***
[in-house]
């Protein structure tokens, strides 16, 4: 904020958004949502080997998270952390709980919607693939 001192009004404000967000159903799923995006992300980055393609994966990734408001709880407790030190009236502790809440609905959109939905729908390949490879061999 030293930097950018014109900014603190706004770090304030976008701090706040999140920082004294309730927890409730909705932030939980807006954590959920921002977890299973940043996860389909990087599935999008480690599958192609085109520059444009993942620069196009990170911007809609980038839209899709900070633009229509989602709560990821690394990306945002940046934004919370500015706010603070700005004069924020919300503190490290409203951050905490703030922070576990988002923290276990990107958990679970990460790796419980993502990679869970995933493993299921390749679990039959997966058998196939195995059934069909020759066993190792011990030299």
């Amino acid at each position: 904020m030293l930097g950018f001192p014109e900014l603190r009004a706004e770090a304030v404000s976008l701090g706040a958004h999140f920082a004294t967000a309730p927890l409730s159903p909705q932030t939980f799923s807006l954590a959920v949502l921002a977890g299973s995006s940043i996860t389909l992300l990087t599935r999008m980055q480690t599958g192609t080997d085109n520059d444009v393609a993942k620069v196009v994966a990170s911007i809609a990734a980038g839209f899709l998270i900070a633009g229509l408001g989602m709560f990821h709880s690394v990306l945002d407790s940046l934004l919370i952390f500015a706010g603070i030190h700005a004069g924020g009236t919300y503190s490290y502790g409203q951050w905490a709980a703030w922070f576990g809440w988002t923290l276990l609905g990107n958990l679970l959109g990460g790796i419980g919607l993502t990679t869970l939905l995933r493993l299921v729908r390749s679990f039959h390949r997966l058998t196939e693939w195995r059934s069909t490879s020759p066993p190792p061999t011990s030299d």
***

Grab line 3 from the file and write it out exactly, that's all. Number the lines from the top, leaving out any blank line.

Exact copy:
């Amino acid at each position: 904020m030293l930097g950018f001192p014109e900014l603190r009004a706004e770090a304030v404000s976008l701090g706040a958004h999140f920082a004294t967000a309730p927890l409730s159903p909705q932030t939980f799923s807006l954590a959920v949502l921002a977890g299973s995006s940043i996860t389909l992300l990087t599935r999008m980055q480690t599958g192609t080997d085109n520059d444009v393609a993942k620069v196009v994966a990170s911007i809609a990734a980038g839209f899709l998270i900070a633009g229509l408001g989602m709560f990821h709880s690394v990306l945002d407790s940046l934004l919370i952390f500015a706010g603070i030190h700005a004069g924020g009236t919300y503190s490290y502790g409203q951050w905490a709980a703030w922070f576990g809440w988002t923290l276990l609905g990107n958990l679970l959109g990460g790796i419980g919607l993502t990679t869970l939905l995933r493993l299921v729908r390749s679990f039959h390949r997966l058998t196939e693939w195995r059934s069909t490879s020759p066993p190792p061999t011990s030299d």